The Zhangmen platform, a provider of online tutorials, assesses a student's level of engagement by analyzing his facial expression. [For China Daily]

Empowering teachers

Online courses have increased public access to quality educational resources, but unlike traditional classrooms, the teachers cannot directly monitor and interact with their students when teaching online, which can lead to disengaged students and poor feedback.

To resolve these issues, three students from Tsinghua and the University of Tsukuba in Japan have created an AI-based model that can be integrated into online teaching platforms to analyze facial expressions and "bullet screens", real-time viewers' comments on the screen.

The model then crunches the data and creates a line graph that tells the teacher exactly when and what parts of the lesson students find most interesting or difficult. The project won third prize at the 2018 International Collegiate Competition for Brain-Inspired Computing hosted by Tsinghua.

"This empowers teachers to gain objective, timely and multifaceted insights into their students' state of learning, which can be used to assess and improve their lessons," said Qie Nan, an industrial engineering doctoral candidate at Tsinghua and one of the people behind the project.

"Teachers are already under a lot of stress, and it is impossible for them to keep track of every student's behavior throughout a class," she said, adding that AI is meticulous, tireless and fair. "It might not replace human teachers, but it can free them from tedious tasks."

For years, burnout has been a serious issue for the teaching profession around the globe. According to a 2014 report by the Alliance for Excellent Education, a teachers' advocacy group, roughly 500,000 teachers in the United States either move to new jobs or leave the profession every year.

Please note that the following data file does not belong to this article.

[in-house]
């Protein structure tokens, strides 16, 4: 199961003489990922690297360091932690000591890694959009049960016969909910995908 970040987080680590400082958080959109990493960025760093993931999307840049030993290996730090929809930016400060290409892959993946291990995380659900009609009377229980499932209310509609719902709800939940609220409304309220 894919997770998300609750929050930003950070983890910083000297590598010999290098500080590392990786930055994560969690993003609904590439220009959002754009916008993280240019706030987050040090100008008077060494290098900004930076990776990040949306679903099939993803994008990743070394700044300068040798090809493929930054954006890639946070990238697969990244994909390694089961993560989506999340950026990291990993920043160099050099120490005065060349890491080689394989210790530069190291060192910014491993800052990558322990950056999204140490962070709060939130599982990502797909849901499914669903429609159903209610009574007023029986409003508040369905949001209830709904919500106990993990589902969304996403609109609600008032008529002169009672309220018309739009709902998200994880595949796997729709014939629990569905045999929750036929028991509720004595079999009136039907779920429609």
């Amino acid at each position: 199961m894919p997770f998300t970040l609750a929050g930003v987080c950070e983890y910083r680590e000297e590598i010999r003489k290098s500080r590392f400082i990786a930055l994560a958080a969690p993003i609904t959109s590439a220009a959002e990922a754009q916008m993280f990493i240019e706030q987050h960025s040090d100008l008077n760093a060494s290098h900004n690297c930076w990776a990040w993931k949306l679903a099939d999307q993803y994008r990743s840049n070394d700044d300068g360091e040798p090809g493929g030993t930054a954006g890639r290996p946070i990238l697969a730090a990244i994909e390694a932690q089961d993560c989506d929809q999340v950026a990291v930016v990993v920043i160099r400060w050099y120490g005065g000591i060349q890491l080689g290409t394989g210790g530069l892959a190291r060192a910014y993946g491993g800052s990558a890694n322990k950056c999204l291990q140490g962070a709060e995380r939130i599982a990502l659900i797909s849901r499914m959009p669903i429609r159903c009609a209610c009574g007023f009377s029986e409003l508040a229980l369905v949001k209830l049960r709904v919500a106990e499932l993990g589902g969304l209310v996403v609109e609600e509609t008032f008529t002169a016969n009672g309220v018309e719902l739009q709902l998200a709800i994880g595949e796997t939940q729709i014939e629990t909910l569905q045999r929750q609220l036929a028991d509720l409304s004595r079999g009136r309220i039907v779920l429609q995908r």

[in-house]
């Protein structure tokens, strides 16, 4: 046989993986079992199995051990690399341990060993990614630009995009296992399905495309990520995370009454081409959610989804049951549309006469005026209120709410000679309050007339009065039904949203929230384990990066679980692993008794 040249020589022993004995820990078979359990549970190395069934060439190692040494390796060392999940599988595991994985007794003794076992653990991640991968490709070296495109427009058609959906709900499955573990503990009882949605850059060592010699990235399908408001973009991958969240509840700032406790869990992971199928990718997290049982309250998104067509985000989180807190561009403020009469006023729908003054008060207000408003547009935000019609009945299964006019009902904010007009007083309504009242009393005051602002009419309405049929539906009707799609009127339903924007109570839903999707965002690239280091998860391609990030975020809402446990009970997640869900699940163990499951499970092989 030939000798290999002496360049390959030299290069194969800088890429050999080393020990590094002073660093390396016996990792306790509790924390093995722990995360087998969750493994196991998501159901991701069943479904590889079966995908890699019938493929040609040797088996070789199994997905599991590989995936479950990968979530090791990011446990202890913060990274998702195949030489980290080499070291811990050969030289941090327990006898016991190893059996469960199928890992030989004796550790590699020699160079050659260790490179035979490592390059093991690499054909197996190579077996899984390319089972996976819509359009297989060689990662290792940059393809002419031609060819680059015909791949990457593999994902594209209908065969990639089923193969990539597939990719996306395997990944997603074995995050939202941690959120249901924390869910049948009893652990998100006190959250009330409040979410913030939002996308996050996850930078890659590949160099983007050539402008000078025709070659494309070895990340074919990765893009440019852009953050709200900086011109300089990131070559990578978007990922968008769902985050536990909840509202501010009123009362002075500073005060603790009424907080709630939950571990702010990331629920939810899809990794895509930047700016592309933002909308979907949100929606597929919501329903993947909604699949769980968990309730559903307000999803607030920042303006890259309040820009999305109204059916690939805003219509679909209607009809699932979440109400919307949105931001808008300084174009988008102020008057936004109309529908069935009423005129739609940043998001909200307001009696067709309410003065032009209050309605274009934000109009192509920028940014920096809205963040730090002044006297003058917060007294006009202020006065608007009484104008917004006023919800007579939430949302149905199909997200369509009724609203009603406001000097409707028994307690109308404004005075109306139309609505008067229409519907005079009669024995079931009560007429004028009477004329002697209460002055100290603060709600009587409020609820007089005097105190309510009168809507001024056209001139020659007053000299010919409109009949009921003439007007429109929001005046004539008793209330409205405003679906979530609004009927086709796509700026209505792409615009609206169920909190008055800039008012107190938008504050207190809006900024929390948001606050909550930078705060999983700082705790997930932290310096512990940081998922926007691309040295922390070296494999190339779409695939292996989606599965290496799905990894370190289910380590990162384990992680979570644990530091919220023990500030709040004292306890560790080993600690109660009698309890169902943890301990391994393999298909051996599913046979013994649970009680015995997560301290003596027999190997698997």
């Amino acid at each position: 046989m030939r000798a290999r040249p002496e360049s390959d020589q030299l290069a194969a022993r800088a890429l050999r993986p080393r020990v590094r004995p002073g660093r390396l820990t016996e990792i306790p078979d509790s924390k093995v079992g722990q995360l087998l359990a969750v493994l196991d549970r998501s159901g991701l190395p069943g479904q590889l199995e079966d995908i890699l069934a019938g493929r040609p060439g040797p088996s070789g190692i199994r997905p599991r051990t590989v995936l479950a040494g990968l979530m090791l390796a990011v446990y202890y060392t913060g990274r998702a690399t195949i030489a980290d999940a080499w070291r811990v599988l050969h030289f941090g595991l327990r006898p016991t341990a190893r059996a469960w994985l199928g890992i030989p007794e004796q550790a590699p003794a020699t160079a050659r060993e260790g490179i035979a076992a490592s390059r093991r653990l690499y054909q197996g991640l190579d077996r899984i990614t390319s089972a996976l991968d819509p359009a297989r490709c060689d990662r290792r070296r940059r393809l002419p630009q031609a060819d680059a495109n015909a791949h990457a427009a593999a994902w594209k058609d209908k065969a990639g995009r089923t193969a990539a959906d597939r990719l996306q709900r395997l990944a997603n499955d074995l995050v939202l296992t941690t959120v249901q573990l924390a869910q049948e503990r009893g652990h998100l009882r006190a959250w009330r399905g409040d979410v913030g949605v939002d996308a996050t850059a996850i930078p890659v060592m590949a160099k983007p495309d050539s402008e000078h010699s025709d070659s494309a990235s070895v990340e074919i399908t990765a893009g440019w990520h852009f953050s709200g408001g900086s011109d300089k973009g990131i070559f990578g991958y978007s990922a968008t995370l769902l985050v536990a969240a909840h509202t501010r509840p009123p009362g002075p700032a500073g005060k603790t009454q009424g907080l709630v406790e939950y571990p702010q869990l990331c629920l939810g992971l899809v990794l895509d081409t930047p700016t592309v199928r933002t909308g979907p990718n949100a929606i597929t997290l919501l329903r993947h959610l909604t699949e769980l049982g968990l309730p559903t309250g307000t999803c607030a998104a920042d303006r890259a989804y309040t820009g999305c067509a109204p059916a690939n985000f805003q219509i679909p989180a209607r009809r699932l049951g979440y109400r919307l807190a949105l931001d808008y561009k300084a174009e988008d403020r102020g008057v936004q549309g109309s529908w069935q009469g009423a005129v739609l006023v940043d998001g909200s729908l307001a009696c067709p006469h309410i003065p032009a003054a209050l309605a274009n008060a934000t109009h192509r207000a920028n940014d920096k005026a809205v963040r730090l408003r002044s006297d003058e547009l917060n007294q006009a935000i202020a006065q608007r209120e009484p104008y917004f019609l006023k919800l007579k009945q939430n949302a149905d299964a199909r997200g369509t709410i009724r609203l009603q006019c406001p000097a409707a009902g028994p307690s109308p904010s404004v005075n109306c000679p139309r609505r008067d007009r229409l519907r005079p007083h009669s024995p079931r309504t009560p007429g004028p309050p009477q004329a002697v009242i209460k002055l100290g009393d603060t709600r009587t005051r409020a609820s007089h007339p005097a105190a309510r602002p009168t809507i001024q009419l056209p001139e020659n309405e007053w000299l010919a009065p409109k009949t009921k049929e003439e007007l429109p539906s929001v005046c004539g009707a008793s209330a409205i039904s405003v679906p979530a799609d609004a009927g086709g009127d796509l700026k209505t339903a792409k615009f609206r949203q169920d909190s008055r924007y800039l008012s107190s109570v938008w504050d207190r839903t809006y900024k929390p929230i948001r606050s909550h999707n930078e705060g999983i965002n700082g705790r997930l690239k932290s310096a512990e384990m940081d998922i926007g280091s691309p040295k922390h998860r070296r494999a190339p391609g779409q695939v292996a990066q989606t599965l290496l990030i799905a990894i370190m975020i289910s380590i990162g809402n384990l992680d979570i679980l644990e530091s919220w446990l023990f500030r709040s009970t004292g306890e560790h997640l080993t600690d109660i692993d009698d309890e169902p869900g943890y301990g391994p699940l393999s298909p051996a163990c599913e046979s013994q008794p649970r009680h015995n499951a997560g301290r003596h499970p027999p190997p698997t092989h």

Speaking at the 2019 National Education Work Conference in Beijing, Chen Baosheng, minister of education, said his ministry has made reducing unnecessary work for teachers one of this year's top priorities.

"We have to free teachers from pointless paperwork and nonteaching-related work," he said.

"We have to give time and energy back to teachers to let them work on their research and on preparing lessons."

Companies and schools are already testing AI technologies to help grade papers and scan for errors, make suggestions, or notice when the students veer too far off topic.

Similar projects are also in the works in the US, such as Gradescope, an online grading application developed at the University of California, Berkeley, that claims to be able to grade exams, homework and code assignments in half the usual time.

Futuristic school

Beijing National Day School is arguably the most futuristic middle school in China. The 67-year-old institution has no head teachers and no set classrooms.

It also offers different schedules for every one of its 4,500 students, who can choose from more than 400 different classes.

What turns this administrative nightmare into an enticing reality is the power of AI, which is woven into the very fabric of the school, from grading papers to delivering packages to personalizing class schedules, Li Xigui, the principal, told Xinhua News Agency.

"We want AI technologies to be our guiding light, and to train a new generation of children who can collaborate and compete with robots in the future," he said.

"Schools must provide more opportunities for students to experience transformative technologies. Only then will they be able to tackle the challenges of the 'Intelligent Age'."

A futuristic vibe permeates the entire campus. One can witness Xiaoyi, a teaching aid program, answer students' questions, while Xiaohuang, a self-driving cart, delivers packages to teachers, and Wukong, a service robot, attends to visitors' needs.

AI has also been integrated into 36 classes, from classical Chinese literature to biology. Li said the classes are meant to stoke the students' curiosity and familiarize them with AI technologies and equipment.

The school also provides intermediate classes on programming languages and web and app design, and advanced lessons in robotics and self-driving technology.

Song Yan, director of the school's information center, said there are plans to have 30 percent of students take part in AI-related courses.

"We want our students and teachers to have ample time to freely explore and innovate with AI," he said.

Ma Yue, a sophomore, said he enjoys the freedom and personalized classes the school provides: "The teachers are very supportive and often ask us to be inquisitive. They are like our friends."

Schoolchildren learn through a VR system that features immersion and interaction in Zhengzhou, Henan Province. [For China Daily/Zhang Tao]


(Source: China Daily)